Categories of Insanity: There are five different ways in which a person mental condition may affect his responsibility for his conduct. Firstly, he may perform a prohibited act in a state of impaired consciousness due to some mental condition or internal cause. In such a condition his act is involuntary and he is referred to as an automaton.
Secondly, he may be conscious and perform willed bodily movements which constitute the actus reus of an offence but due to his mental condition he may not know or understand what he is doing.
Thirdly, he may be conscious and able to comprehend what he is doing but due to his mental condition be unaware that it is wrong.
Fourthly, he may know what he is doing and that it is wrong but due to his mental condition he may not be able to control what he is doing.
Fifthly, he may know what he is doing and that it is wrong but due to his mental delusional state he may believe that his act is appropriate. The above conditions of insanity shall now be narrowed into 3 categories.
Disease of the Mind
Disease of the mind can be said to be any disease which produces malfunctioning of the mind. Arteriosclerosis, a tumor on the brain, epilepsy, diabetes, all physical produce the relevant malfunction. A malfunctioning of the mind is not a disease of the mind when it is caused by some external factor, for example, a blow on the head causing concussion, the consumption of alcohol or drugs or the administration of an anesthetic. In R.V. KEMP the defendant was charged with causing grievous bodily harm to his wife. He suffered from
Arteriosclerosis which had not given rise to general mental trouble but caused temporary loss of consciousness during which state the attack was made. It was conceded that the accused did not know the nature and quality of his act and that he suffered from a defect of reason.
It was argued that if a physical disease caused the brain cells to degenerate then it would be a disease of the mind but until it did so, it was said, this temporary interference with the working of the brain was like a concussion of something of that nature and not a disease of the mind. Delving, J. rejecting the argument held thus:-
“The law is not concerned with the brain but with the mind, in the sense that ‘and’ is ordinarily used, the mental faculties of reason, memory and, understanding.
If one reads for ‘disease of the mind’ ‘disease of the brain’ it’ would follow that in many cases please of insanity would not be established because it could not be proved that the brain has been affected in any way, either by degeneration of the cells or in any other way. In my judgment, the condition of the brain is irrelevant and so is the question of whether the condition of the mind is curable or incurable, transitory or permanent.”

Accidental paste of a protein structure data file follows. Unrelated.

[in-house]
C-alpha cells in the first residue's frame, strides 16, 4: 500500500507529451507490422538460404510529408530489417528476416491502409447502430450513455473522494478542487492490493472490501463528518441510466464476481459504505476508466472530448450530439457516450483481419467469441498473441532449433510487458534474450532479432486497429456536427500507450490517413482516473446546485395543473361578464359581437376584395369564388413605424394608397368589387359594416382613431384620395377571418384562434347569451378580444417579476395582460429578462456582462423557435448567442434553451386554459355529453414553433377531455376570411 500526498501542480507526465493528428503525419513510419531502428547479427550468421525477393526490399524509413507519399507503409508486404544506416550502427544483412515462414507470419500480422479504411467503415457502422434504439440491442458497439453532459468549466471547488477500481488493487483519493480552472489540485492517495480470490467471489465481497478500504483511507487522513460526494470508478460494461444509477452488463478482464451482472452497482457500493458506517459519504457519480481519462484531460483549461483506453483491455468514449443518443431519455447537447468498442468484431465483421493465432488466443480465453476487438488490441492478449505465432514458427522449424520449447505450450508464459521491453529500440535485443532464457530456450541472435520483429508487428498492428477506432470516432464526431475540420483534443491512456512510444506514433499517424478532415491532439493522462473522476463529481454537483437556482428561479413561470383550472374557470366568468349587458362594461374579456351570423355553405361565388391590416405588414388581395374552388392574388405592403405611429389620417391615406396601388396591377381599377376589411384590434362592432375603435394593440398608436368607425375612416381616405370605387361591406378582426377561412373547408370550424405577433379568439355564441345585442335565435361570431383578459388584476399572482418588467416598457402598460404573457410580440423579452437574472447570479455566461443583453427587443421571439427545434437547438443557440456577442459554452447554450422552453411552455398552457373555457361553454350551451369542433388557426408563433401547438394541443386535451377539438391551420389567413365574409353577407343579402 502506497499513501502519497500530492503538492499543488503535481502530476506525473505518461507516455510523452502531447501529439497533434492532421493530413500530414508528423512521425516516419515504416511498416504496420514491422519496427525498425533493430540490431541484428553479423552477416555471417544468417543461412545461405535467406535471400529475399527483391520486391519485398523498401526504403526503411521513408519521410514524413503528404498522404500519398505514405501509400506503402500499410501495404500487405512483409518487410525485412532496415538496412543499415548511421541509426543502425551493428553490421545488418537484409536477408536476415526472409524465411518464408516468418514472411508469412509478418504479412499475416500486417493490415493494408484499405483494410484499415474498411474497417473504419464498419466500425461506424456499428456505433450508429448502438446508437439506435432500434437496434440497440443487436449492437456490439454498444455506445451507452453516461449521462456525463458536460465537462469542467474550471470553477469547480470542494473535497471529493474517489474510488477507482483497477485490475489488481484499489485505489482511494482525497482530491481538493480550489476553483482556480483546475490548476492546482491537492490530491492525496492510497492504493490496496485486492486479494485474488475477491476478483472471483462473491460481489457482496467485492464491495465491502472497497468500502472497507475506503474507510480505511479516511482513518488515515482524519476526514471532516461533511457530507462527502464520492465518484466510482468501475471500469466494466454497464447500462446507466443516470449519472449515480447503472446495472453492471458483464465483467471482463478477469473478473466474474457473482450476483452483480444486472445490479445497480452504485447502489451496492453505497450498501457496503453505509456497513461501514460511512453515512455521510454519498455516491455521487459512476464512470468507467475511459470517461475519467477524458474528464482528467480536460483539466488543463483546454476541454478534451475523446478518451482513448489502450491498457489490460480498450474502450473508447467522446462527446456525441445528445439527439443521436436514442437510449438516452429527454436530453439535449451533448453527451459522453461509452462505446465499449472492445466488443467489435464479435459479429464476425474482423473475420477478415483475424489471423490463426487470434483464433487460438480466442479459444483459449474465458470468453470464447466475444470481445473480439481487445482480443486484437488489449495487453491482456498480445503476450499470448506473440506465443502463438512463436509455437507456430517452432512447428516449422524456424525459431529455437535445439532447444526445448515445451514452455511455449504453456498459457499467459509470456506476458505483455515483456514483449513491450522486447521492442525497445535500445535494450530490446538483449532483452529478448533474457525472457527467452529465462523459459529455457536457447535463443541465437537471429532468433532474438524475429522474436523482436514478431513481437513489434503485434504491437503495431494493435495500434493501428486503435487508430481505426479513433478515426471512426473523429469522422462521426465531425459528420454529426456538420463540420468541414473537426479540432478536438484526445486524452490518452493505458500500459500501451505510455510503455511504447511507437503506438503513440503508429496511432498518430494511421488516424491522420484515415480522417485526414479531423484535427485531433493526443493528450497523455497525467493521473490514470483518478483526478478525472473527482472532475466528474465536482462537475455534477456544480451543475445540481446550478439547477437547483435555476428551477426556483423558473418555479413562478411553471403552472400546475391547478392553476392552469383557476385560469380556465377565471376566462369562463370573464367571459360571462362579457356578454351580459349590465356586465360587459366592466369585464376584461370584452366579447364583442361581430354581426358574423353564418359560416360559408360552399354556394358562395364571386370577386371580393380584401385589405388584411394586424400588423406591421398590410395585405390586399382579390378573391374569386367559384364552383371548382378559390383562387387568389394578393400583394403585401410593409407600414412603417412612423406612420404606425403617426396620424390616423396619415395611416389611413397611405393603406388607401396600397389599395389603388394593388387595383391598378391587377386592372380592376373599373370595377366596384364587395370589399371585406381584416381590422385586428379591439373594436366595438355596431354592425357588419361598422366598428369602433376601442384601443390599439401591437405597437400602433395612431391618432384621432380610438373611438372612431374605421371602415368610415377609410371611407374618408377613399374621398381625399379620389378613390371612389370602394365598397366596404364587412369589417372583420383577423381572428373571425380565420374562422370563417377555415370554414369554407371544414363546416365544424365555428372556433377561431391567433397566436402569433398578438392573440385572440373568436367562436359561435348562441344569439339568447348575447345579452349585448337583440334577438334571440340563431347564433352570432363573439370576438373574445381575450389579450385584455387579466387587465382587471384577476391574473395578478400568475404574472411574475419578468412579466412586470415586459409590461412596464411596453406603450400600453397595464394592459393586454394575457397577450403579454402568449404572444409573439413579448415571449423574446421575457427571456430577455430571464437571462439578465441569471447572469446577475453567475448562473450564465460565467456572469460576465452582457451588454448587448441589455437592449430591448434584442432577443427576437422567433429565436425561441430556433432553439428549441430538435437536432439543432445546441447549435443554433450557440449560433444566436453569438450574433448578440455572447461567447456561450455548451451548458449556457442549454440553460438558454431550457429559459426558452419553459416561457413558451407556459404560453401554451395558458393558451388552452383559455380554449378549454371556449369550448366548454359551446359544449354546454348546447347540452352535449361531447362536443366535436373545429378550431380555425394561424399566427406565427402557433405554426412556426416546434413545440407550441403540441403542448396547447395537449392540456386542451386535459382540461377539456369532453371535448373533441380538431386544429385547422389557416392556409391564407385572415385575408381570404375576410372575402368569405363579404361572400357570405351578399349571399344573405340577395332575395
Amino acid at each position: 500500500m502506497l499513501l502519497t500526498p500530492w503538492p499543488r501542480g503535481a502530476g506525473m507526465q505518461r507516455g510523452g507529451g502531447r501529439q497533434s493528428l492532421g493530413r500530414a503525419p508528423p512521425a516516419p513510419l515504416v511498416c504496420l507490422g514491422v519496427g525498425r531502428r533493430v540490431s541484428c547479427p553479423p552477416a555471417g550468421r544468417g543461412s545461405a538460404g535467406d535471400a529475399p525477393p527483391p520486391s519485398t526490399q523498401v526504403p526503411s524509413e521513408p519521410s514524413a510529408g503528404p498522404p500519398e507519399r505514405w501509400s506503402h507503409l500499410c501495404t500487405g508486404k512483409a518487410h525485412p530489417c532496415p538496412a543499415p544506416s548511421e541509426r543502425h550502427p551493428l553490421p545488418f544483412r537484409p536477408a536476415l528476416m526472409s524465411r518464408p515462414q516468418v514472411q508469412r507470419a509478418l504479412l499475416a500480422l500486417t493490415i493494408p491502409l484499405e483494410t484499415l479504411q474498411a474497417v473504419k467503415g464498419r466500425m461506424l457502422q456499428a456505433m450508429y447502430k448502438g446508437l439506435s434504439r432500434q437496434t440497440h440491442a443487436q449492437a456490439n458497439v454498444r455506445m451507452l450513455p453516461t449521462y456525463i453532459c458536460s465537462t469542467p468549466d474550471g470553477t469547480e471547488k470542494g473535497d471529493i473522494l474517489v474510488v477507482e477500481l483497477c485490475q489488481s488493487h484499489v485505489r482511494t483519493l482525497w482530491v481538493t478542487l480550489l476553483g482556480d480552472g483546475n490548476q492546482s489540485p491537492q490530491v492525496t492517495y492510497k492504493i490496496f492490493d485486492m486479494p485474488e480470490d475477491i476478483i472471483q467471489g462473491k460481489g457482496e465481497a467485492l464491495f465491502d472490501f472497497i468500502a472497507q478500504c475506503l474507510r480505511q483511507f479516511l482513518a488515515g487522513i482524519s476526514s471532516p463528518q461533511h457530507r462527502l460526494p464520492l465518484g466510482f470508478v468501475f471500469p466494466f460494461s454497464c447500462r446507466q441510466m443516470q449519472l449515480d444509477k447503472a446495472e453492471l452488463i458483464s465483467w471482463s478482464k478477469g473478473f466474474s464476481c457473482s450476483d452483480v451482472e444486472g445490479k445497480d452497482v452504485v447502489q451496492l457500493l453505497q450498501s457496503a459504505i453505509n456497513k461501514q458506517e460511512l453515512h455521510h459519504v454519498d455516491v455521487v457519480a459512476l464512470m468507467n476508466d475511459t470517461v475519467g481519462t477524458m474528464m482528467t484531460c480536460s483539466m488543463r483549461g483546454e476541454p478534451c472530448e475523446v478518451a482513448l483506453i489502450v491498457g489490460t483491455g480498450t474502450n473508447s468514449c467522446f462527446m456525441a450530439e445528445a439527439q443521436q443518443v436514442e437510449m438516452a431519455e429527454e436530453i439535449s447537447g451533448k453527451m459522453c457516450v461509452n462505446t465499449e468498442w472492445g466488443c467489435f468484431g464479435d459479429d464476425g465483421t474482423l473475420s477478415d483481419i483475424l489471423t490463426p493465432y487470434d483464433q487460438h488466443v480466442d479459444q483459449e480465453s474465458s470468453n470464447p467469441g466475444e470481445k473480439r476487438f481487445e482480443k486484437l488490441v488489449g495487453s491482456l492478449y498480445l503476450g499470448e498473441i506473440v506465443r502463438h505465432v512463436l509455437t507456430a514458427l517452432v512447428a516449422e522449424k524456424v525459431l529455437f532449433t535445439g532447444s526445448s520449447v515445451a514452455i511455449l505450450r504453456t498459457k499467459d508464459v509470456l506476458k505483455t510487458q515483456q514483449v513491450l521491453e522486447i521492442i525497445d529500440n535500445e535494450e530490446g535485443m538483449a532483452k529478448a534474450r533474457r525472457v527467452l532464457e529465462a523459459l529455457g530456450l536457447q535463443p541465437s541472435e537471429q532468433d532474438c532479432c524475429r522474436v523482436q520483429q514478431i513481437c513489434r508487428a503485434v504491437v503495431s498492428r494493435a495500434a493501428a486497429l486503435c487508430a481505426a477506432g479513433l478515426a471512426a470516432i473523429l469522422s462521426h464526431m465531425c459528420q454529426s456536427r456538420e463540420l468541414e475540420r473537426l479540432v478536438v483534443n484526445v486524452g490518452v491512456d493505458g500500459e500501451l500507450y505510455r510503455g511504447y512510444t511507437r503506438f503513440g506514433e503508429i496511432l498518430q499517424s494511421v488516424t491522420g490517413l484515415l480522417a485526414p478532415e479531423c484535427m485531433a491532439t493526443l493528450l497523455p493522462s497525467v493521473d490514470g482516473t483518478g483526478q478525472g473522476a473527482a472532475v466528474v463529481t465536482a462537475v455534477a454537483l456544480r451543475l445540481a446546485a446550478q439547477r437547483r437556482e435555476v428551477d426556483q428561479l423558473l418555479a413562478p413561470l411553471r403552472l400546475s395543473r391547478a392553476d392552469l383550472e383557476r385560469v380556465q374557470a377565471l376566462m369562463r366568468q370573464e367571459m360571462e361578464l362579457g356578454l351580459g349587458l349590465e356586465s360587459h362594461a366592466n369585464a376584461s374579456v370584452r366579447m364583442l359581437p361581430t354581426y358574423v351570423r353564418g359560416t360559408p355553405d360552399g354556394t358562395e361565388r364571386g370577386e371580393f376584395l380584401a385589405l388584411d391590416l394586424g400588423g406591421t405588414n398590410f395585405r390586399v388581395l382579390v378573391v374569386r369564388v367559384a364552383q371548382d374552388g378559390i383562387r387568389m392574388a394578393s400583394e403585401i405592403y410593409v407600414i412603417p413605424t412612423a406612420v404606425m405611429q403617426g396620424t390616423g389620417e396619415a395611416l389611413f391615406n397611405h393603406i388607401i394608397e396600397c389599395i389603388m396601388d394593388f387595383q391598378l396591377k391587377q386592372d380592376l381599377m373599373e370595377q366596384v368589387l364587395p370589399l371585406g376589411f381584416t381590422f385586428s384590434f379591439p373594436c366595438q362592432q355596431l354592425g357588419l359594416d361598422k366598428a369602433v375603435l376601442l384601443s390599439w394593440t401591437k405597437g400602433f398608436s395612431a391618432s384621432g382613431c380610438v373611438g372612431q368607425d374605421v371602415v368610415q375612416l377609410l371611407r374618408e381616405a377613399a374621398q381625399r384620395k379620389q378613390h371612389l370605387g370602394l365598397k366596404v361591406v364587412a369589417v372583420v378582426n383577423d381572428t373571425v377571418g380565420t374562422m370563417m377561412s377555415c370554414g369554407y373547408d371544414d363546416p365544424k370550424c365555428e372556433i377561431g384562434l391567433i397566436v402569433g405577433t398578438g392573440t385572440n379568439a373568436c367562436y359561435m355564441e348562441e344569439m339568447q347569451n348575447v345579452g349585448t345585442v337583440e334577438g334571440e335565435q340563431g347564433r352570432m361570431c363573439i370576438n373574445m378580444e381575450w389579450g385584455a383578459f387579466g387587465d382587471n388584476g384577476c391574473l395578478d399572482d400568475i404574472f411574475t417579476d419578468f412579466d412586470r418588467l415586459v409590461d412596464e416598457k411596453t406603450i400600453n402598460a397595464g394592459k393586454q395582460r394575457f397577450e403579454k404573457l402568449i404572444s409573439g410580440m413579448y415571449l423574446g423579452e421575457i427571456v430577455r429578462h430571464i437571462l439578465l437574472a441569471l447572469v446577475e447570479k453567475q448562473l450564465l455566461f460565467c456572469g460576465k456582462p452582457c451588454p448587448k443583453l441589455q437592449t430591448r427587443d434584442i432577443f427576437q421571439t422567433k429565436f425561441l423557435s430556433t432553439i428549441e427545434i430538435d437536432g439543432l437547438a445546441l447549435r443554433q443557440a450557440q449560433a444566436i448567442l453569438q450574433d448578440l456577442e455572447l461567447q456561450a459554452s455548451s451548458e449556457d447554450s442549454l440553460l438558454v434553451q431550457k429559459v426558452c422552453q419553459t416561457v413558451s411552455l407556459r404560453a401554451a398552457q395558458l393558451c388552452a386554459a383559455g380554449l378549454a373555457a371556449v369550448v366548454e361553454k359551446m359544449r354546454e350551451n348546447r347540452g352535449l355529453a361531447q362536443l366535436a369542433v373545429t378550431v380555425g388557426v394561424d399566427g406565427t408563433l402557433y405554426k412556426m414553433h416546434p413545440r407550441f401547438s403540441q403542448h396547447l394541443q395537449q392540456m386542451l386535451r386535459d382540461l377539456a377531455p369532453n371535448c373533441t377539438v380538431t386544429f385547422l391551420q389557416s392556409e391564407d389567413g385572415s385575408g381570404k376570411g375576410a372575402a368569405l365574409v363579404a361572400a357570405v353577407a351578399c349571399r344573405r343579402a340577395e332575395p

Lord Denning in BRATTY V.A.G FOR NORTHERN IRELAND put forward his own view of the disease of the mind. He opined that any mental disorder which has manifested itself in violence and is prone to reoccur is a disease of the mind. At any rate it is the sort of disease for which a person should be detained in hospital, rather than be given an unqualified acquittal.
Where on a criminal charge, it appears that, at the time of the act or omission giving rise to offence alleged, the accused was laboring under a defect of reason owning to a disease of the mind so as not to know the nature a quality of his act, or if he knew this, so as not to know that what he was doing was wrong, he is not regarded in law as responsible for his act.
Uncontrollable Impulse in Insanity
One of the major criticisms of the M’Naghten rule is that there is no provision in them recognizing the uncontrollable impulse. In practice, it is always difficult to distinguish between uncontrollable impulse resulting from a disease of the mind and one which is as a result of ordinary passion, which the law should not countenance.
Insanity affects not only the intellectual faculties but also the whole personality of the insane person including the will and the emotions. The criminal code recognizes the defense of uncontrollable impulse in appropriate cases as provided in section 28 of the code which states that a person is not criminally responsible for an act or omission he is in such a state of mental disease or natural mental infirmity as to deprive him… of capacity to control his action.
In the case of ECHEM V. THE STATE , the accused who was charged with murder put up a defense of insanity resulting from an injury which he had earlier sustained. The
doctor who gave evidence certified that the injury sustained by the accused was likely to have affected his brain in a way that whenever the accused had attacks of mental disorder, he was unable to control his acts to such a degree as to amount to uncontrollable impulse.
The doctor added that the accused might have known what he was doing was wrong but that he was not able to control his actions when he had an attack. The accused was found legally insane. However, the defense of uncontrollable impulse is not provided for under the penal code, therefore, uncontrollable impulse will not be a defense under the penal code.